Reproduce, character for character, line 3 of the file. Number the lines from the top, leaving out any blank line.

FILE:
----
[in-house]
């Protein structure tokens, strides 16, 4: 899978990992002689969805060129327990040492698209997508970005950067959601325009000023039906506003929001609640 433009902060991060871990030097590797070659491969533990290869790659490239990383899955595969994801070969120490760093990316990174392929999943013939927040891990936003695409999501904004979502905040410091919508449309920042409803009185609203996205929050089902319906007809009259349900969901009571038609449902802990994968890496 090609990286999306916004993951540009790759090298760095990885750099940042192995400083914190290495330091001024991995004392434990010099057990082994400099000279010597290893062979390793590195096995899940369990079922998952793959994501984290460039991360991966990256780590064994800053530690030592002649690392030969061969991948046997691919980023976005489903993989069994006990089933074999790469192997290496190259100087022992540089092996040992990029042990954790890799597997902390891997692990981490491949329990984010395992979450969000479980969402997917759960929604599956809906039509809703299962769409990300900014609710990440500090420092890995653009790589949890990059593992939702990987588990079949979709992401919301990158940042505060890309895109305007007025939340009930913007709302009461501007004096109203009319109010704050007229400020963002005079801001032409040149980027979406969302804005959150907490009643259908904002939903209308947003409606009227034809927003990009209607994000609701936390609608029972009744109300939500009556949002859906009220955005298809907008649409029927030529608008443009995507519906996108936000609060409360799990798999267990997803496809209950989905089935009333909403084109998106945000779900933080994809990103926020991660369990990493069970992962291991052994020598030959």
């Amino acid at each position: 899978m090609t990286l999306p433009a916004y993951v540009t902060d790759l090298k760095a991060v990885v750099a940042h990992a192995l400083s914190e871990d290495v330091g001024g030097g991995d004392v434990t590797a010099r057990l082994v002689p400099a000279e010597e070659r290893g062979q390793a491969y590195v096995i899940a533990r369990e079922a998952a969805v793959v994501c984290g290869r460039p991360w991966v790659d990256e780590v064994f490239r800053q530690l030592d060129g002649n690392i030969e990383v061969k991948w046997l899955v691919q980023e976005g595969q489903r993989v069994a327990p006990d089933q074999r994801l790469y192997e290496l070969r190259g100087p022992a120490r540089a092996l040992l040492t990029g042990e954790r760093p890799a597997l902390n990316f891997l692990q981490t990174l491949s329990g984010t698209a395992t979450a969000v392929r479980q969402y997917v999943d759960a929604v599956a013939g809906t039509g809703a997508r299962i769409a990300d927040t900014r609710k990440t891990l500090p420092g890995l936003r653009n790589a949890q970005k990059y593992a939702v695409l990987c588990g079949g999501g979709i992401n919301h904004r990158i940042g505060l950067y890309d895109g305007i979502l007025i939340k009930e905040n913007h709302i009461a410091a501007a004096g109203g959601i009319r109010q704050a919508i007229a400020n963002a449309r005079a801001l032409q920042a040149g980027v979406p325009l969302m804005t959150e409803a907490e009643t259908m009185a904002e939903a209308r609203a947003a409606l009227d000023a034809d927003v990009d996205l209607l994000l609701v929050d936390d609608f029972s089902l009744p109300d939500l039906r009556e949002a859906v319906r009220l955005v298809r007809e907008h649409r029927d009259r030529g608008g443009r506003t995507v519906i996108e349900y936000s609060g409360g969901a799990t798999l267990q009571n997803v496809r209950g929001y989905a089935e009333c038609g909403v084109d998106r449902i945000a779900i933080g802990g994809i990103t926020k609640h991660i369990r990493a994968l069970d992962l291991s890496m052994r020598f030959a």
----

């Amino acid at each position: 899978m090609t990286l999306p433009a916004y993951v540009t902060d790759l090298k760095a991060v990885v750099a940042h990992a192995l400083s914190e871990d290495v330091g001024g030097g991995d004392v434990t590797a010099r057990l082994v002689p400099a000279e010597e070659r290893g062979q390793a491969y590195v096995i899940a533990r369990e079922a998952a969805v793959v994501c984290g290869r460039p991360w991966v790659d990256e780590v064994f490239r800053q530690l030592d060129g002649n690392i030969e990383v061969k991948w046997l899955v691919q980023e976005g595969q489903r993989v069994a327990p006990d089933q074999r994801l790469y192997e290496l070969r190259g100087p022992a120490r540089a092996l040992l040492t990029g042990e954790r760093p890799a597997l902390n990316f891997l692990q981490t990174l491949s329990g984010t698209a395992t979450a969000v392929r479980q969402y997917v999943d759960a929604v599956a013939g809906t039509g809703a997508r299962i769409a990300d927040t900014r609710k990440t891990l500090p420092g890995l936003r653009n790589a949890q970005k990059y593992a939702v695409l990987c588990g079949g999501g979709i992401n919301h904004r990158i940042g505060l950067y890309d895109g305007i979502l007025i939340k009930e905040n913007h709302i009461a410091a501007a004096g109203g959601i009319r109010q704050a919508i007229a400020n963002a449309r005079a801001l032409q920042a040149g980027v979406p325009l969302m804005t959150e409803a907490e009643t259908m009185a904002e939903a209308r609203a947003a409606l009227d000023a034809d927003v990009d996205l209607l994000l609701v929050d936390d609608f029972s089902l009744p109300d939500l039906r009556e949002a859906v319906r009220l955005v298809r007809e907008h649409r029927d009259r030529g608008g443009r506003t995507v519906i996108e349900y936000s609060g409360g969901a799990t798999l267990q009571n997803v496809r209950g929001y989905a089935e009333c038609g909403v084109d998106r449902i945000a779900i933080g802990g994809i990103t926020k609640h991660i369990r990493a994968l069970d992962l291991s890496m052994r020598f030959a």